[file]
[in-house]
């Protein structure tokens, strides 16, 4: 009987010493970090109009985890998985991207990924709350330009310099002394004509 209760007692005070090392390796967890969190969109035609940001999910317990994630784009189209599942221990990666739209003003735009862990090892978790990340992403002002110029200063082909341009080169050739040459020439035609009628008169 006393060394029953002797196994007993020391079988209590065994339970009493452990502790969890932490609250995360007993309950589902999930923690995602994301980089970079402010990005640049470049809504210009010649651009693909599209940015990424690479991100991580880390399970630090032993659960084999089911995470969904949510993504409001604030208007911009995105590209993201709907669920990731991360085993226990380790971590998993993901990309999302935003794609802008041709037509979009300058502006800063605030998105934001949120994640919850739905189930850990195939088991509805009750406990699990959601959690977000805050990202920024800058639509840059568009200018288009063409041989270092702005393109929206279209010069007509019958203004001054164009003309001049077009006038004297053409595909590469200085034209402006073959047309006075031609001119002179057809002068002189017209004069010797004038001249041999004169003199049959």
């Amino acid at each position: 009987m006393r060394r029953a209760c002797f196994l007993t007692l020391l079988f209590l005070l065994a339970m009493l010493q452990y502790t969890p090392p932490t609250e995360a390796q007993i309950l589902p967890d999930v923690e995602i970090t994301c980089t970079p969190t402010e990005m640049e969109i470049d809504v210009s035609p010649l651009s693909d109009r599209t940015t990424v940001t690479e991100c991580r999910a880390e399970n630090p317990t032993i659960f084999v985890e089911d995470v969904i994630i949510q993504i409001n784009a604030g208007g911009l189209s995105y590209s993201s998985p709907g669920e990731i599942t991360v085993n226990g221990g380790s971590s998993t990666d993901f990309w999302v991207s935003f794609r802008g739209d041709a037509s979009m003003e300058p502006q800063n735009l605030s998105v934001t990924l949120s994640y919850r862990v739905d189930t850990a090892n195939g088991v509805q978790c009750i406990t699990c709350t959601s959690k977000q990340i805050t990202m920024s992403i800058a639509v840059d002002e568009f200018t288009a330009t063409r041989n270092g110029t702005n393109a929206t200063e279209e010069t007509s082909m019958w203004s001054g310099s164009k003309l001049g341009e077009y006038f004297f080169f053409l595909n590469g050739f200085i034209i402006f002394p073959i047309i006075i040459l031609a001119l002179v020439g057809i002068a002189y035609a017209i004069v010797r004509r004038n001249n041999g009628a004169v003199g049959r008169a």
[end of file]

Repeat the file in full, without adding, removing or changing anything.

[in-house]
């Protein structure tokens, strides 16, 4: 009987010493970090109009985890998985991207990924709350330009310099002394004509 209760007692005070090392390796967890969190969109035609940001999910317990994630784009189209599942221990990666739209003003735009862990090892978790990340992403002002110029200063082909341009080169050739040459020439035609009628008169 006393060394029953002797196994007993020391079988209590065994339970009493452990502790969890932490609250995360007993309950589902999930923690995602994301980089970079402010990005640049470049809504210009010649651009693909599209940015990424690479991100991580880390399970630090032993659960084999089911995470969904949510993504409001604030208007911009995105590209993201709907669920990731991360085993226990380790971590998993993901990309999302935003794609802008041709037509979009300058502006800063605030998105934001949120994640919850739905189930850990195939088991509805009750406990699990959601959690977000805050990202920024800058639509840059568009200018288009063409041989270092702005393109929206279209010069007509019958203004001054164009003309001049077009006038004297053409595909590469200085034209402006073959047309006075031609001119002179057809002068002189017209004069010797004038001249041999004169003199049959």
């Amino acid at each position: 009987m006393r060394r029953a209760c002797f196994l007993t007692l020391l079988f209590l005070l065994a339970m009493l010493q452990y502790t969890p090392p932490t609250e995360a390796q007993i309950l589902p967890d999930v923690e995602i970090t994301c980089t970079p969190t402010e990005m640049e969109i470049d809504v210009s035609p010649l651009s693909d109009r599209t940015t990424v940001t690479e991100c991580r999910a880390e399970n630090p317990t032993i659960f084999v985890e089911d995470v969904i994630i949510q993504i409001n784009a604030g208007g911009l189209s995105y590209s993201s998985p709907g669920e990731i599942t991360v085993n226990g221990g380790s971590s998993t990666d993901f990309w999302v991207s935003f794609r802008g739209d041709a037509s979009m003003e300058p502006q800063n735009l605030s998105v934001t990924l949120s994640y919850r862990v739905d189930t850990a090892n195939g088991v509805q978790c009750i406990t699990c709350t959601s959690k977000q990340i805050t990202m920024s992403i800058a639509v840059d002002e568009f200018t288009a330009t063409r041989n270092g110029t702005n393109a929206t200063e279209e010069t007509s082909m019958w203004s001054g310099s164009k003309l001049g341009e077009y006038f004297f080169f053409l595909n590469g050739f200085i034209i402006f002394p073959i047309i006075i040459l031609a001119l002179v020439g057809i002068a002189y035609a017209i004069v010797r004509r004038n001249n041999g009628a004169v003199g049959r008169a």